The Review:
Cloverfield was such a strange and intriguing movie at the time; we’d seen found footage films before, of course, but they were still quite new and their marketing tended to be very surreal and metatextual. This was probably one of the first times I remember my friends really getting into a film’s viral marketing; they trawled through the website reading titbits about Slusho! and Bold Futura, and message boards were alive with people desperately analysing the vague trailers for any kinds of clues as to the monster’s identity, with many claiming that it would be Cthulu. Personally, I stayed away from all that; it was fun to see but I was hooked on the trailer alone and didn’t really see the need in wild speculation. It turned out, of course, that a lot of the viral marketing and expanded lore seen online was ultimately inconsequential to the film but it was still a fun, immersive, and unique way to promote the film.

Rob’s a regular guy whose sole focus during the attack is rescuing Beth no matter the danger.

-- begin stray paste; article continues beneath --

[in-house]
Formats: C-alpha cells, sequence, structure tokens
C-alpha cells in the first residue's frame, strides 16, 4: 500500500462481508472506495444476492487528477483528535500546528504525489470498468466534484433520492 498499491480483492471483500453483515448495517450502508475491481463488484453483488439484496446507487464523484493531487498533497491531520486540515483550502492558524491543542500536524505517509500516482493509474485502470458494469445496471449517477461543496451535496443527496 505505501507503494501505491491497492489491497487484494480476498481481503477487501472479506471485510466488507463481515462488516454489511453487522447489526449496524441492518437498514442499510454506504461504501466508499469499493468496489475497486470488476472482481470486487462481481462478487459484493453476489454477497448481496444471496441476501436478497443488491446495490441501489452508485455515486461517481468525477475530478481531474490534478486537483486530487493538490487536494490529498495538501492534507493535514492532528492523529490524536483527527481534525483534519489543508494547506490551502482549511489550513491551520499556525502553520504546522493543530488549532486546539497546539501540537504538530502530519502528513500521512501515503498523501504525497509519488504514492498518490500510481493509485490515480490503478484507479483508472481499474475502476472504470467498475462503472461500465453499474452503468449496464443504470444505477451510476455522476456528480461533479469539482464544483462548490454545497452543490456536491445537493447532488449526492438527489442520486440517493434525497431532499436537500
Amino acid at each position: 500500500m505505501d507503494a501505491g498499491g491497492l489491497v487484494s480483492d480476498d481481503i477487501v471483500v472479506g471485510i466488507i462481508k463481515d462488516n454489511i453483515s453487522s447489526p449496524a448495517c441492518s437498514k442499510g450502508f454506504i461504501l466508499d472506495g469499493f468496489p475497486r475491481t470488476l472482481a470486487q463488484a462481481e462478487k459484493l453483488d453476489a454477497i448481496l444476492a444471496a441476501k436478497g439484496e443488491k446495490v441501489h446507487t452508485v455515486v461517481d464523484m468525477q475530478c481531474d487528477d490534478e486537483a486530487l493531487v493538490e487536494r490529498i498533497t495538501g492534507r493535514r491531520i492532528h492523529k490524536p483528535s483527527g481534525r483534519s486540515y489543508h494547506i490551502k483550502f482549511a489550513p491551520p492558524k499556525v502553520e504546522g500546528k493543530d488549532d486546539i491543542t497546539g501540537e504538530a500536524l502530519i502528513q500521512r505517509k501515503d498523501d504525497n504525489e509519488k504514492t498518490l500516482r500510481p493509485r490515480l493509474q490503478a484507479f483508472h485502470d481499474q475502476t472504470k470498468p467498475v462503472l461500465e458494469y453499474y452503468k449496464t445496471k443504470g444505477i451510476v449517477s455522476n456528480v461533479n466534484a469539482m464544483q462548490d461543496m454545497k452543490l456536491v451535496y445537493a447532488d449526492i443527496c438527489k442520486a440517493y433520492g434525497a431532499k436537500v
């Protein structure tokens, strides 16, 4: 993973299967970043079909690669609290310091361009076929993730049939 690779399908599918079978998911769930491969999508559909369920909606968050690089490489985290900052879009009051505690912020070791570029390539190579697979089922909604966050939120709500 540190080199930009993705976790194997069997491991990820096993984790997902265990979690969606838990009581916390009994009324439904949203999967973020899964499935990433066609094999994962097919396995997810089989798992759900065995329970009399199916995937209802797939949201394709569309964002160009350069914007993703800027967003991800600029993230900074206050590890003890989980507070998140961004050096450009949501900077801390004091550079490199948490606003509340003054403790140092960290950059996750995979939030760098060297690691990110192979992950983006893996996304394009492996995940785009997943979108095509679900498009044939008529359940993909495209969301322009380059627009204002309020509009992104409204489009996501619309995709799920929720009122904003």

The film primarily revolves around six characters caught up in the chaos of its events but the main character is Rob, a pretty average guy who is about to leave New York City for a new job in Japan. Rob’s just a normal, everyday sort of guy but he’s clearly a likeable and popular bloke as he has a lot of friends and acquaintances at his big leaving party, but he starts the film in a bit of a bind as not only is he leaving behind his friends and family for a foreign country but there’s also tension between him and his long-term friend Beth. Prior to the film, as seen in frequent cutaways to previous footage recorded by the camera, Rob and Beth hooked up and spent a fun-filled day at Coney Island but clearly his plans to leave caused a rift in their relationship and, despite the fact that he’s leaving, he’s clearly in love with her and wants to be with her, and so is kind of miffed when she brings a date to his party. His personal drama is put on hold, however, when a violent earthquake and power outage suddenly hits and the city is attacked by a gigantic creature. Rob’s first and primary overwhelming concern throughout the chaos that follows is getting to Beth and ensuring her safety; he fully plans to go through with this alone but his friends, scared out of their minds at the monster’s presence, don’t want to separate so they willingly follow along, which ultimately leads to many of them dying all so that Rob can get to Beth in a desperate attempt to get everyone out of there alive.